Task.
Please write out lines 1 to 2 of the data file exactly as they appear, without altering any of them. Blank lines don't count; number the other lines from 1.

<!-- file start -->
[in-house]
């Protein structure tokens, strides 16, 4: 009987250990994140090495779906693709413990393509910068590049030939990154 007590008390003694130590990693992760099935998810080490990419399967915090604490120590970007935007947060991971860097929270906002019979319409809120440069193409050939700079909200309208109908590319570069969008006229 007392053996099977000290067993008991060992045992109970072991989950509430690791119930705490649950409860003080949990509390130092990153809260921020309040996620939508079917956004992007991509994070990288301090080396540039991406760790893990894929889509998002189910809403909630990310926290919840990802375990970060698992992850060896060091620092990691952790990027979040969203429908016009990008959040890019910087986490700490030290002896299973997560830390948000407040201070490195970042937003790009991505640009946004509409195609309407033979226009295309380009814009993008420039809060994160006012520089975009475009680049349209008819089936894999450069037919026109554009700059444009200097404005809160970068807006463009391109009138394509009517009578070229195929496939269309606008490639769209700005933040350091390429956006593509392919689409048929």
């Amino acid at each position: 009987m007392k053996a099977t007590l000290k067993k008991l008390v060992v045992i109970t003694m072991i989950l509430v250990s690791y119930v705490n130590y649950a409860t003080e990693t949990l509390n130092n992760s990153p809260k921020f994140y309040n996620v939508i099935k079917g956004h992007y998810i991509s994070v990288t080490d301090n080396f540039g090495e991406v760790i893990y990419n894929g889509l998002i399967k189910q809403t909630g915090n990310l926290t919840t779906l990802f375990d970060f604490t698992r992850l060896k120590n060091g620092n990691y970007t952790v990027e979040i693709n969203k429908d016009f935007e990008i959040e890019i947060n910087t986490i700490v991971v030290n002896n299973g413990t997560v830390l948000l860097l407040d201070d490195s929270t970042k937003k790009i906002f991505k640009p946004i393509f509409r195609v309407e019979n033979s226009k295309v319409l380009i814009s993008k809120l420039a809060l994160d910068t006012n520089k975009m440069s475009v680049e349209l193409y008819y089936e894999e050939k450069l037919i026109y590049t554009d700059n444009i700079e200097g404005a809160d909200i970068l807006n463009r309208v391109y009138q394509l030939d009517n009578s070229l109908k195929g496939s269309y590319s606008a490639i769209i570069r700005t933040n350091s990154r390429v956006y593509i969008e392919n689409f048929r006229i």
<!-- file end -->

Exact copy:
[in-house]
């Protein structure tokens, strides 16, 4: 009987250990994140090495779906693709413990393509910068590049030939990154 007590008390003694130590990693992760099935998810080490990419399967915090604490120590970007935007947060991971860097929270906002019979319409809120440069193409050939700079909200309208109908590319570069969008006229 007392053996099977000290067993008991060992045992109970072991989950509430690791119930705490649950409860003080949990509390130092990153809260921020309040996620939508079917956004992007991509994070990288301090080396540039991406760790893990894929889509998002189910809403909630990310926290919840990802375990970060698992992850060896060091620092990691952790990027979040969203429908016009990008959040890019910087986490700490030290002896299973997560830390948000407040201070490195970042937003790009991505640009946004509409195609309407033979226009295309380009814009993008420039809060994160006012520089975009475009680049349209008819089936894999450069037919026109554009700059444009200097404005809160970068807006463009391109009138394509009517009578070229195929496939269309606008490639769209700005933040350091390429956006593509392919689409048929």